JAMES: An important note here is that to be more forceful than friendly doesn’t necessitate being unfriendly: it’s just that you shift the balance from friendliness to forcefulness depending on the situation. A good time to do this is when you have decided you cannot persuade part of your audience – then you can hammer their position in order to energize your base. We constantly should be evaluating our audience to see which approach is best.
PETER: What do you think is the utility of energizing your base? Does energizing your base with forceful language encourage the “friendly” discussion you’re trying to encourage? In all honesty, it seems to me as if Diplomats more resemble the finger-waggers of the base, encouraging finger-wagging among the religious instead of understanding. Maybe less tone-policing and more representation would be beneficial.
KAVEH: I agree with James that different situations demand different approaches, to me that is not the difference between anti-theism and non-anti-theism but our appraisal of the role of the world religions overall, which James later got into.
JAMES: This discussion will come down to differing definitions of “religion”. I’m sure if we could agree on a definition we would see very little difference between our views.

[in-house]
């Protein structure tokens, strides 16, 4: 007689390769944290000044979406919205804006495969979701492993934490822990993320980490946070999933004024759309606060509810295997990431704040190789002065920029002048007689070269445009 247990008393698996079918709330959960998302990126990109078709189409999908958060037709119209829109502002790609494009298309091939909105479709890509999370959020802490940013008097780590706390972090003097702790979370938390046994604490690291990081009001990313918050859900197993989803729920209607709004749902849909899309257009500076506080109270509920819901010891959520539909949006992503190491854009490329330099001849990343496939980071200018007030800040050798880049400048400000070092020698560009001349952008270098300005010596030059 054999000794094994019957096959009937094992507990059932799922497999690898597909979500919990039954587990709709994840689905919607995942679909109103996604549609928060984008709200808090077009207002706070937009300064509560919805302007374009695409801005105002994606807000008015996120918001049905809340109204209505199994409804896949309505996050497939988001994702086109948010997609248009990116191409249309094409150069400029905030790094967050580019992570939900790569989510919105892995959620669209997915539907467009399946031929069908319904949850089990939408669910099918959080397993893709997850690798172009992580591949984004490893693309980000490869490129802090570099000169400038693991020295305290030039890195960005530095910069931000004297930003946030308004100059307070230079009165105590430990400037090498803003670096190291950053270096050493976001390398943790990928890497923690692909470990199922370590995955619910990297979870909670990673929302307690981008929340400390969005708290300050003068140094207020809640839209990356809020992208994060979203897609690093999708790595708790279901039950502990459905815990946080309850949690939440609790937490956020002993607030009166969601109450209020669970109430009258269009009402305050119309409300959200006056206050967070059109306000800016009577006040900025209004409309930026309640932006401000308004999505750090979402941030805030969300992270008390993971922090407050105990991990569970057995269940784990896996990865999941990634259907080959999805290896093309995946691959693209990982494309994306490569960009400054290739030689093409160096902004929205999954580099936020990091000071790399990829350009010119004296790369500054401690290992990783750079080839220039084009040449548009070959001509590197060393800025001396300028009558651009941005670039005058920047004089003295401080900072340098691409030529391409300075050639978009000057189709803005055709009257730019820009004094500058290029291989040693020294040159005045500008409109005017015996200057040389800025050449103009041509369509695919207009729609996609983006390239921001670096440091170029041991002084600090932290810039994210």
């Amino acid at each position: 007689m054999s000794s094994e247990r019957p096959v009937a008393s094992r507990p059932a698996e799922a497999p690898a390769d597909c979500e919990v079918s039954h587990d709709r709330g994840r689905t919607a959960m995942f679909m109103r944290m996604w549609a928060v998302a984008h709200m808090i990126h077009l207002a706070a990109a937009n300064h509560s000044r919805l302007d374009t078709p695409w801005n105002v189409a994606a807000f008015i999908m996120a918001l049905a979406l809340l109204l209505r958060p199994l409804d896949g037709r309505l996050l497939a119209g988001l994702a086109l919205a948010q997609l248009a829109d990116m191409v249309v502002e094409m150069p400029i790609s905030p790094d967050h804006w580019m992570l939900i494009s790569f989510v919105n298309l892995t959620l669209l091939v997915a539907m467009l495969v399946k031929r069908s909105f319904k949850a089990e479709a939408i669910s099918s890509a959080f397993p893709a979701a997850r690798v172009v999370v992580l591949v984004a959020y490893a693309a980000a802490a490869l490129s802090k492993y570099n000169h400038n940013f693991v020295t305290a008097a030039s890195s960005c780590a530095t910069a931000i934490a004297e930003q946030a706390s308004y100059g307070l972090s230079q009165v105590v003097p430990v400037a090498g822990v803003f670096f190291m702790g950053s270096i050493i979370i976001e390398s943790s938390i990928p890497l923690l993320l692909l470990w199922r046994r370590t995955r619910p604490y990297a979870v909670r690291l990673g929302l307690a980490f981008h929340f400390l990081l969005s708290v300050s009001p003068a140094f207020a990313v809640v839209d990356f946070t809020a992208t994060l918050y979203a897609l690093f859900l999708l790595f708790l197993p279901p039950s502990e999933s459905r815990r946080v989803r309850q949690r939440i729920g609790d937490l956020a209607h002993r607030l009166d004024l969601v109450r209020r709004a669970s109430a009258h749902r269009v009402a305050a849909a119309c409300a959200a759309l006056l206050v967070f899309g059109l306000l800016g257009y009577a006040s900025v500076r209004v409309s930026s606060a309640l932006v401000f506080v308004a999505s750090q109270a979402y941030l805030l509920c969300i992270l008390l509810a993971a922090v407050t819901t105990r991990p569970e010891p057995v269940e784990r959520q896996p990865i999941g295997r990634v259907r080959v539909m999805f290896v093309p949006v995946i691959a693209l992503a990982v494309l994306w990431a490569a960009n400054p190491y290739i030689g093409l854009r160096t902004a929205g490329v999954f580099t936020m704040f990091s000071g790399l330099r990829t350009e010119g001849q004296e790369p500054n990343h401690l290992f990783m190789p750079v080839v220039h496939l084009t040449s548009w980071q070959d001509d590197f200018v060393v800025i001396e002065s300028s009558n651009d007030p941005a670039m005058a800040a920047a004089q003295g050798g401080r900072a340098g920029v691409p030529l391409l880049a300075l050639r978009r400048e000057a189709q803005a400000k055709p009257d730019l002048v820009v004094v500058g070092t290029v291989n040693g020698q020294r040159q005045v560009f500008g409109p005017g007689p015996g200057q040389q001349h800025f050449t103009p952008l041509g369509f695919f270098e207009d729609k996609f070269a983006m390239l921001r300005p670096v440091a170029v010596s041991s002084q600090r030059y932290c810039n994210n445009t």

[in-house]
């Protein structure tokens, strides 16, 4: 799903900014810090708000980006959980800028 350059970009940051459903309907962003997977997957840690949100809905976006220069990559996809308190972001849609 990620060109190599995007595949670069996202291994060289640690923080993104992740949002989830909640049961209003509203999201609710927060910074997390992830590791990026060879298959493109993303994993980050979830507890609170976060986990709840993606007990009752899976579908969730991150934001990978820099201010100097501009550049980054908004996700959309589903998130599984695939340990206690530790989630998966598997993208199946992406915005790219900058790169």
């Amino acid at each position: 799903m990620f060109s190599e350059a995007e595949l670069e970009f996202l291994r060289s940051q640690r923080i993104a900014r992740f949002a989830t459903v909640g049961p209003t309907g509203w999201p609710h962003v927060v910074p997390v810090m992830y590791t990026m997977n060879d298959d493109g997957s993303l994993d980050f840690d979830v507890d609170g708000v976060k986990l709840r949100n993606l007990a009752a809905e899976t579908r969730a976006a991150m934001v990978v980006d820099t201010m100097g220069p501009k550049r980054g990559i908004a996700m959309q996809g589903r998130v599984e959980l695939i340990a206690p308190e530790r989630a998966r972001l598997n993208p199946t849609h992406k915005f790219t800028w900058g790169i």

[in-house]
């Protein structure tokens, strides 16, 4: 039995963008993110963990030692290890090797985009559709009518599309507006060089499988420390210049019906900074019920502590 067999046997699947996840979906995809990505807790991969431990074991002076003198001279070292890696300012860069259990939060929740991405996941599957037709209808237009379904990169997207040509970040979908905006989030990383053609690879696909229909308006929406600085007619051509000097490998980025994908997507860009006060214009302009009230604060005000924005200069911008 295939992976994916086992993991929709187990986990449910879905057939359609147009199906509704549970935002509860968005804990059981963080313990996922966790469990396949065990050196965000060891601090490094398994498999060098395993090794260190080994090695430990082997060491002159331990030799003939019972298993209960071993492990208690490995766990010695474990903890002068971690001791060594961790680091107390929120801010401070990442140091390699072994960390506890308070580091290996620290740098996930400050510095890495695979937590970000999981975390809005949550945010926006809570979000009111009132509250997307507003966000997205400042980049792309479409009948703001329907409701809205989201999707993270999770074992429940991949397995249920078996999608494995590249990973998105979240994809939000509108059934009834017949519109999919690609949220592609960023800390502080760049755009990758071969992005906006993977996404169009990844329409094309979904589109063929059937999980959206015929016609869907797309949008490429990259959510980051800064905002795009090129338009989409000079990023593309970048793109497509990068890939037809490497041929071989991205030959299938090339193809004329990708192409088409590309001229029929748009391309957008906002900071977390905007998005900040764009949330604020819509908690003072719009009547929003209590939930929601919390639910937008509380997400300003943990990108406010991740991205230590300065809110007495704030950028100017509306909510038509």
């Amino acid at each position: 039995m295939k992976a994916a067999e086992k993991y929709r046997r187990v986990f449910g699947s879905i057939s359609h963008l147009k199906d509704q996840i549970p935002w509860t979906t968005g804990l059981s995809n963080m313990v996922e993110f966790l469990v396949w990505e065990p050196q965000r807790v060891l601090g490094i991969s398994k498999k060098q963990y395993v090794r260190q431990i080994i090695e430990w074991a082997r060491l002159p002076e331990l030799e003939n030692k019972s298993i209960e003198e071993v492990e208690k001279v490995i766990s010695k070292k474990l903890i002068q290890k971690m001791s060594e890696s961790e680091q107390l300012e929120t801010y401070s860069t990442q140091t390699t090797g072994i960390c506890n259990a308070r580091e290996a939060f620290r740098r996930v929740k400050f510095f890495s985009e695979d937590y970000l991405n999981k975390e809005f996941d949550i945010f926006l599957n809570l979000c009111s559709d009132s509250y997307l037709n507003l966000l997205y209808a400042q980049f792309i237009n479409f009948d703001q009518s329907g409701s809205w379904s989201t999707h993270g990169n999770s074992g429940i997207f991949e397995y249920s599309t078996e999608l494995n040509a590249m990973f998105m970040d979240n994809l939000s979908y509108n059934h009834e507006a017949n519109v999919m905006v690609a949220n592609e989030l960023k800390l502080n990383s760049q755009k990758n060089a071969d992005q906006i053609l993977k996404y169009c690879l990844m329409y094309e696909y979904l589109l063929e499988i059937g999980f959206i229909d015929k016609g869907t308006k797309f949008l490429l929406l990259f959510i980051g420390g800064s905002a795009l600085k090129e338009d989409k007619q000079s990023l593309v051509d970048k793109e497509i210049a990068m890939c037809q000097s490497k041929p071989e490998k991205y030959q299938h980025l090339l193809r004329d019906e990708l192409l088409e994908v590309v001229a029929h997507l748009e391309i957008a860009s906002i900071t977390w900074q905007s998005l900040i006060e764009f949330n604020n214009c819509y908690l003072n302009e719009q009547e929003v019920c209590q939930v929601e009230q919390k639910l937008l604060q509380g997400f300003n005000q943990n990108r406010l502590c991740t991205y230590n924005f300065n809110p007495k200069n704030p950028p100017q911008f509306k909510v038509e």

KAVEH: I strongly disagree with Steve that if you call religious beliefs “stupid” you’re calling religious people “stupid”. There are many anti-theists including me who find calling people stupid wrong because of its inherent ableism and yet we have no problem with pointing out the absurdity of religious ideas. And as I have said before, I simply don’t care how effective my arguments are. My whole existence is ineffective. I only care about the truth. I think of myself as a writer and an intellectual, not an activist.
JAMES: With the greatest respect, I find this a self-indulgent position. When we decry injustice while relieving ourselves of any responsibility to effectively change the world, we are saying, essentially, that satisfying our own psychological needs – to vent, to be “authentic”, to be angry – is more important than the lives of those harmed by the issues we discuss. We have a responsibility to get beyond ourselves in order to bring about a just society.